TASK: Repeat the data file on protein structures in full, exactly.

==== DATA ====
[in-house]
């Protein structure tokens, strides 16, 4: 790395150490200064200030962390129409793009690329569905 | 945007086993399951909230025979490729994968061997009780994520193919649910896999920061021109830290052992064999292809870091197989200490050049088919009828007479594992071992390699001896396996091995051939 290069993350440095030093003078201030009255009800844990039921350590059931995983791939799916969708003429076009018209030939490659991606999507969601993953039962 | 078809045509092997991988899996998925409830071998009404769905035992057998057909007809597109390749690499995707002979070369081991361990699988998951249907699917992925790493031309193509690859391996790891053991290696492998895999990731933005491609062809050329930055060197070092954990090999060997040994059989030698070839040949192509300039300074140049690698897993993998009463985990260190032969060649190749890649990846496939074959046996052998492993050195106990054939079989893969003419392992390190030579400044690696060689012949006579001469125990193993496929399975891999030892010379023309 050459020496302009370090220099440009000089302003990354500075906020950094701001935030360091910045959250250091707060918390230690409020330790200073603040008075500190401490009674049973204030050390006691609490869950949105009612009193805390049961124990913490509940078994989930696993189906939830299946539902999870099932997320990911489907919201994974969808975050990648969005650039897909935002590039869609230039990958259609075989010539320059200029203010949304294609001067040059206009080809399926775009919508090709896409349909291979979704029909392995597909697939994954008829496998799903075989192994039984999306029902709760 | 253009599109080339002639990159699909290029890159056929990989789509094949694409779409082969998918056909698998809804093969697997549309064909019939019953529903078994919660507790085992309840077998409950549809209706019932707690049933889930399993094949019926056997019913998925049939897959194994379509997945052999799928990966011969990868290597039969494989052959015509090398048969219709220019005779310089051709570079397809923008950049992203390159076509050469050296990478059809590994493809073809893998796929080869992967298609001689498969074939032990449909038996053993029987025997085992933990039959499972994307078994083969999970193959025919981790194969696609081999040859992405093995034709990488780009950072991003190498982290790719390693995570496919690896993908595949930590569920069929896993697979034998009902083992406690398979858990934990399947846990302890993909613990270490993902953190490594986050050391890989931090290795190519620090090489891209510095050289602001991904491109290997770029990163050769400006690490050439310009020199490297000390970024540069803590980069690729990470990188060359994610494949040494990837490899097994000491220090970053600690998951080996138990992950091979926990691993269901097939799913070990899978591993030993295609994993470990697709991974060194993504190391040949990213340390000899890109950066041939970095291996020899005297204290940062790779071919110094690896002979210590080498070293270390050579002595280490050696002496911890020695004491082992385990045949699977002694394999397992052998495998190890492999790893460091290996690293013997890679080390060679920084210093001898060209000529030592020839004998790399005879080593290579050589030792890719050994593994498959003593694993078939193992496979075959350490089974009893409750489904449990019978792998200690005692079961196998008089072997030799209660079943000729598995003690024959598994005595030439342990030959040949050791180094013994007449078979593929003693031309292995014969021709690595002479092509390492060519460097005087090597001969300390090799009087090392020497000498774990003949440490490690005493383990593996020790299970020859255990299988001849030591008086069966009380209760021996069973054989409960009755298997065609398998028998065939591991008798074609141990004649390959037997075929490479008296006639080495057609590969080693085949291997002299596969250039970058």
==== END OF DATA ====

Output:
[in-house]
């Protein structure tokens, strides 16, 4: 790395150490200064200030962390129409793009690329569905 | 945007086993399951909230025979490729994968061997009780994520193919649910896999920061021109830290052992064999292809870091197989200490050049088919009828007479594992071992390699001896396996091995051939 290069993350440095030093003078201030009255009800844990039921350590059931995983791939799916969708003429076009018209030939490659991606999507969601993953039962 | 078809045509092997991988899996998925409830071998009404769905035992057998057909007809597109390749690499995707002979070369081991361990699988998951249907699917992925790493031309193509690859391996790891053991290696492998895999990731933005491609062809050329930055060197070092954990090999060997040994059989030698070839040949192509300039300074140049690698897993993998009463985990260190032969060649190749890649990846496939074959046996052998492993050195106990054939079989893969003419392992390190030579400044690696060689012949006579001469125990193993496929399975891999030892010379023309 050459020496302009370090220099440009000089302003990354500075906020950094701001935030360091910045959250250091707060918390230690409020330790200073603040008075500190401490009674049973204030050390006691609490869950949105009612009193805390049961124990913490509940078994989930696993189906939830299946539902999870099932997320990911489907919201994974969808975050990648969005650039897909935002590039869609230039990958259609075989010539320059200029203010949304294609001067040059206009080809399926775009919508090709896409349909291979979704029909392995597909697939994954008829496998799903075989192994039984999306029902709760 | 253009599109080339002639990159699909290029890159056929990989789509094949694409779409082969998918056909698998809804093969697997549309064909019939019953529903078994919660507790085992309840077998409950549809209706019932707690049933889930399993094949019926056997019913998925049939897959194994379509997945052999799928990966011969990868290597039969494989052959015509090398048969219709220019005779310089051709570079397809923008950049992203390159076509050469050296990478059809590994493809073809893998796929080869992967298609001689498969074939032990449909038996053993029987025997085992933990039959499972994307078994083969999970193959025919981790194969696609081999040859992405093995034709990488780009950072991003190498982290790719390693995570496919690896993908595949930590569920069929896993697979034998009902083992406690398979858990934990399947846990302890993909613990270490993902953190490594986050050391890989931090290795190519620090090489891209510095050289602001991904491109290997770029990163050769400006690490050439310009020199490297000390970024540069803590980069690729990470990188060359994610494949040494990837490899097994000491220090970053600690998951080996138990992950091979926990691993269901097939799913070990899978591993030993295609994993470990697709991974060194993504190391040949990213340390000899890109950066041939970095291996020899005297204290940062790779071919110094690896002979210590080498070293270390050579002595280490050696002496911890020695004491082992385990045949699977002694394999397992052998495998190890492999790893460091290996690293013997890679080390060679920084210093001898060209000529030592020839004998790399005879080593290579050589030792890719050994593994498959003593694993078939193992496979075959350490089974009893409750489904449990019978792998200690005692079961196998008089072997030799209660079943000729598995003690024959598994005595030439342990030959040949050791180094013994007449078979593929003693031309292995014969021709690595002479092509390492060519460097005087090597001969300390090799009087090392020497000498774990003949440490490690005493383990593996020790299970020859255990299988001849030591008086069966009380209760021996069973054989409960009755298997065609398998028998065939591991008798074609141990004649390959037997075929490479008296006639080495057609590969080693085949291997002299596969250039970058």